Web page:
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Sen. Cory Gardner On Immigration And State Of The Union


All right. Let's get one view from Congress on the president's speech last night. Senator Cory Gardner's a Republican from Colorado. He has, at times, diverged with President Trump. Our co-host, David Greene, spoke with Senator Gardner just after the president's speech.

CORY GARDNER: You know, I think it touched on a lot of themes that the president needed to. I thought it was a good global view and certainly a good local view when it comes to making sure our communities in this country are the focus of the benefit of congressional policies.

DAVID GREENE, BYLINE: I wonder if you trust this message. I mean, in the past year, there have been so many times when President Trump has at least spoken words of bipartisanship, and then he sends a tweet or does something that seems to just really spoil that. So how much faith do you have coming out of this speech?

GARDNER: I think - look at the immigration - the meetings that we've had over the past several weeks, laying out a plan, a four-part plan, to try to address the DREAMer situation. I've been part of a bipartisan working group to find a solution for the DREAMers. And I think that's exactly what we're going to see happen.

GREENE: I'm glad you brought up immigration because weren't you part of that bipartisan group that went to the White House with a lot of optimism and then President Trump really blew up that bipartisan deal in a very angry meeting?

GARDNER: I was at the first meeting on Tuesday that was basically covered live in a press-conference-style atmosphere. I was not at the meeting later that week that, unfortunately, some outcomes didn't turn out so good out of that meeting. But we have to get beyond the finger-pointing and the partisanship. And we need to make sure that we're moving forward on actual policy solutions. If we do that, then I'm confident we can find the right solution that makes Americans happy about what we've done on border security while also addressing children who were brought here at a very young age through no fault of their own.

GREENE: But are you worried that this president might do something like that again, use a term or do something that just sort of blows up the bipartisanship that might exist temporarily?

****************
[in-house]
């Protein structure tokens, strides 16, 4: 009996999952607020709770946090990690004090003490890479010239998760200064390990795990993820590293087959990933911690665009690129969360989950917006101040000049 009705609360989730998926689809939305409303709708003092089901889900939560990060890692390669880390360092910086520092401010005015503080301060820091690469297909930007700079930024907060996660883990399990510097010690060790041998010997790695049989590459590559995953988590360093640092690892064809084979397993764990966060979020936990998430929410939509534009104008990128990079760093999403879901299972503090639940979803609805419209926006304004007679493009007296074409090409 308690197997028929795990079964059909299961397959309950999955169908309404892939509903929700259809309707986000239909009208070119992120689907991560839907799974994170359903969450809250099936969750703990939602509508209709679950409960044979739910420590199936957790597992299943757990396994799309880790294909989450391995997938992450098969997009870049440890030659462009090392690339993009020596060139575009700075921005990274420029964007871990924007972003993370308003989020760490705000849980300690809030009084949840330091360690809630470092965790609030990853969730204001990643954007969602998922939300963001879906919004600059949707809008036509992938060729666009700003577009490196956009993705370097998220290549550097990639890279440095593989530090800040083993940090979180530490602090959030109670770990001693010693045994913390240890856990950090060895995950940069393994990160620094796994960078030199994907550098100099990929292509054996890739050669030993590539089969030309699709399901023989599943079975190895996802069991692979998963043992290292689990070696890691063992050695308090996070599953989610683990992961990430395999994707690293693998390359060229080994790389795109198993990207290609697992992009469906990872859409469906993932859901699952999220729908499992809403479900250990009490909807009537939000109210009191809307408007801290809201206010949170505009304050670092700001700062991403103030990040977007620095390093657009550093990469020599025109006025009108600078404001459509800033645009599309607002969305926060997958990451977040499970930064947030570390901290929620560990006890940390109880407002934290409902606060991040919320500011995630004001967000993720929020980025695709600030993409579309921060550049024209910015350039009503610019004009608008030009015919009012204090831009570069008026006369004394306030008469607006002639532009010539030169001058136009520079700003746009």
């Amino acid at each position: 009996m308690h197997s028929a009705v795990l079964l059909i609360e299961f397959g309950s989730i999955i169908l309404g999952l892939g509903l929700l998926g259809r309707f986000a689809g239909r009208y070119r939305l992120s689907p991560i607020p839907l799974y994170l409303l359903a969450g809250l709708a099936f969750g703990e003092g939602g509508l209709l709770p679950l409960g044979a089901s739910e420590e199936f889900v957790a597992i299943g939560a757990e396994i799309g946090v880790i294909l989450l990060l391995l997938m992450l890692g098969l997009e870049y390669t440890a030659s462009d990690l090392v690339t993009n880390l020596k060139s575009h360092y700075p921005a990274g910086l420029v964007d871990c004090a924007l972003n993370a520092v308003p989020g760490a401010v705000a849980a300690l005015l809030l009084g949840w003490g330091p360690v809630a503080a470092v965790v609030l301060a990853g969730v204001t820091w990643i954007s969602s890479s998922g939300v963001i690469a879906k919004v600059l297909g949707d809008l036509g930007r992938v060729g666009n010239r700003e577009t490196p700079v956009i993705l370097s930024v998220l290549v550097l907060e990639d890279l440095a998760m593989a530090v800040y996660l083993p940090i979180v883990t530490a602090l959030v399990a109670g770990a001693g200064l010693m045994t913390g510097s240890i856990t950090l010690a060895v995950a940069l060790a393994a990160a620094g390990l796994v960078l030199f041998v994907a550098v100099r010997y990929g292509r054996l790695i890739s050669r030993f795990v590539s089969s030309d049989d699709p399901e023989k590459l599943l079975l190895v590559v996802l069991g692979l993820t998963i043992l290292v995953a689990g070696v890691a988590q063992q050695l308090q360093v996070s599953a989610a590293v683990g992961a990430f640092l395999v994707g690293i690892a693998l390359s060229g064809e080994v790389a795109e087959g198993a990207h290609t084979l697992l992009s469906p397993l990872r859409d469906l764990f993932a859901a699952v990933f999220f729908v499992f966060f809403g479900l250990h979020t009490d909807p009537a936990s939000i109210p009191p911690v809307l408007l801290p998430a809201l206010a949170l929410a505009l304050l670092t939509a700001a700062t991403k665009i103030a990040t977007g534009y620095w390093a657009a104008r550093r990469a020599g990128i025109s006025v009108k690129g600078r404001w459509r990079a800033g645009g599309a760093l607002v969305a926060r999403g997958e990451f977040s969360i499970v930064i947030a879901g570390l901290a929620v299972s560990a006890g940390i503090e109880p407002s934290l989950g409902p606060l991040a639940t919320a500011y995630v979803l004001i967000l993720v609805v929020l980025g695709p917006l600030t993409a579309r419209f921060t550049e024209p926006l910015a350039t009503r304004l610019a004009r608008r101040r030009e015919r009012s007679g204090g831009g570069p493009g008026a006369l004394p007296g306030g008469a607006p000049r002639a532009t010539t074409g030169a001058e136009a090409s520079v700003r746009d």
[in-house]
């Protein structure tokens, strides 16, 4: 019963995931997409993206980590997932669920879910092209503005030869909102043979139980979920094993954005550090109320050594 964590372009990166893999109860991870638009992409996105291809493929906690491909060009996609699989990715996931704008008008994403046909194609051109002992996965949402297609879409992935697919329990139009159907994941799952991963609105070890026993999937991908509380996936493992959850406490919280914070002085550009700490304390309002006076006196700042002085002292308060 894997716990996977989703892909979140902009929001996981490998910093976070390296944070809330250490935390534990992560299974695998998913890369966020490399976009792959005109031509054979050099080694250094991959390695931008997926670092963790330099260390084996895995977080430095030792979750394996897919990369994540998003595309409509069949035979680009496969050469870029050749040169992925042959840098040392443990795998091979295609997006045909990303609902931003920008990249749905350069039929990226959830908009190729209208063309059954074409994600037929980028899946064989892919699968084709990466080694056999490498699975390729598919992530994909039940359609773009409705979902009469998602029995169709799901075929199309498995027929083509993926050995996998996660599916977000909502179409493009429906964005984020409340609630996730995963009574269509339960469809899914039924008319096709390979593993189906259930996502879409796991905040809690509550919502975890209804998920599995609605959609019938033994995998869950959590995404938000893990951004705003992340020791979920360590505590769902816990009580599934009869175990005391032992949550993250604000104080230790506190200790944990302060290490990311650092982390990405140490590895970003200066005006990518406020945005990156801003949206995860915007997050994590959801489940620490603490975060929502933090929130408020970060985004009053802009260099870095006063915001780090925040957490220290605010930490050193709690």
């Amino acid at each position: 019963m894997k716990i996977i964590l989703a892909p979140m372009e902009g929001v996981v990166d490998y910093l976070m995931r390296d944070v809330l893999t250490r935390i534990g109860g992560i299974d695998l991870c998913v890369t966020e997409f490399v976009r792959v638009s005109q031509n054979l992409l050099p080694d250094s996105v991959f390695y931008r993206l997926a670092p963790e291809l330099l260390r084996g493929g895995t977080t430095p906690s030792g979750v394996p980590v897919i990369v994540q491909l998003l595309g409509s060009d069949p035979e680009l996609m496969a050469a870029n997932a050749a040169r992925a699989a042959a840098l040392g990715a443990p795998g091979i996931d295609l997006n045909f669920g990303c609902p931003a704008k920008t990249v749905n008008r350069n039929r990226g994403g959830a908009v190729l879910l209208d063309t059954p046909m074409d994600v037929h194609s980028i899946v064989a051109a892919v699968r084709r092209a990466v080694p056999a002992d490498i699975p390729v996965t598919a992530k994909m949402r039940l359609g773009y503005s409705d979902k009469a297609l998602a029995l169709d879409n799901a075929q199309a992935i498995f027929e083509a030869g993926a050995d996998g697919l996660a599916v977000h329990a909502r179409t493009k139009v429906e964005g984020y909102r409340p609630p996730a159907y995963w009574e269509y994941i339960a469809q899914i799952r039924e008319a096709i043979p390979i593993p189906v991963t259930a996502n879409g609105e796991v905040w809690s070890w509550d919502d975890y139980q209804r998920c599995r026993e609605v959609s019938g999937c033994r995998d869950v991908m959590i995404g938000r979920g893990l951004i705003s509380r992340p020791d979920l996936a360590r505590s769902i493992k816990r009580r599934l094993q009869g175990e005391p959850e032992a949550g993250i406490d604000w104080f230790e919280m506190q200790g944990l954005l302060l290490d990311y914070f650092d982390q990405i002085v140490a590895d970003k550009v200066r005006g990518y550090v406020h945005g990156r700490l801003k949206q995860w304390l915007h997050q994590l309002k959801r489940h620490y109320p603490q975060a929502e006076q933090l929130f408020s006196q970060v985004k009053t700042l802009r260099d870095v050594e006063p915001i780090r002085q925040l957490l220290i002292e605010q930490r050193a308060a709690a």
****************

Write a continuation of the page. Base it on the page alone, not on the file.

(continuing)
GARDNER: I certainly hope not. I think that was an incredibly unfortunate moment, and I hope that it's never repeated. But we can't let that moment define what we do over the next several months as we search for these solutions. It's too important that we get this right.

GREENE: Let me ask you about the solutions. You know, the president laid out this four-part plan. One of the most controversial parts of it is what he calls chain migration. But it would limit the family members who immigrants could bring into the United States. How different is his plan compared to the bipartisan deal that you worked on?

GARDNER: I think you heard the president say that there's going to be compromise and that nobody's going to get everything that they want. And I think that would include and extend to his own ideas. I do think the chain migration, as he calls it, will be the most difficult part of this discussion. But I believe where good faith people come together for a solution, we can find it.

GREENE: Where are you on that specific issue? I mean, he is saying that that immigrants should only be able to bring in spouses and minors. What do you believe?

GARDNER: This is going to be a negotiated point. I think as the president said, there is going to have to be compromise. Obviously, the bipartisan plan that we had developed early on addressed parents, and that was not accepted by the White House. But I think we have to maintain the ability and the willingness to negotiate with each other a solution that can actually get Democrat and Republican support out of the House, the Senate and signed by the president. Look. If we pass a bill that simply gets out of the Senate but doesn't get in the House and doesn't get on to the president's desk, then we haven't accomplished our goal.

GREENE: What's your advice to the president coming out of this speech?

GARDNER: I think he laid out a very aggressive economic policy, continuing to double down on reduced regulations, continuing to tout the benefits of the tax cuts that are growing this economy. He laid out some pretty bold visions when it comes to ending the defense budget sequester. And so, you know, that's something the American people are going to expect to be achieved.

GREENE: Do you think he has to behave differently as a president in 2018 if he's truly going to bring this country together?

GARDNER: I think the president tonight was somebody who showed the ability to lead, who showed the ability to have that statesmanship that we - this country has come to expect from our presidents. And I hope going forward this is the kind of action that we see.

GREENE: Cory Gardner is a Republican senator from the state of Colorado talking to us about the State of the Union that he just listened to. Senator, thanks for the time.

GARDNER: Thanks for having me. Thank you.

(SOUNDBITE OF YPPAH'S "SPIDER HANDS") Transcript provided by NPR, Copyright NPR.

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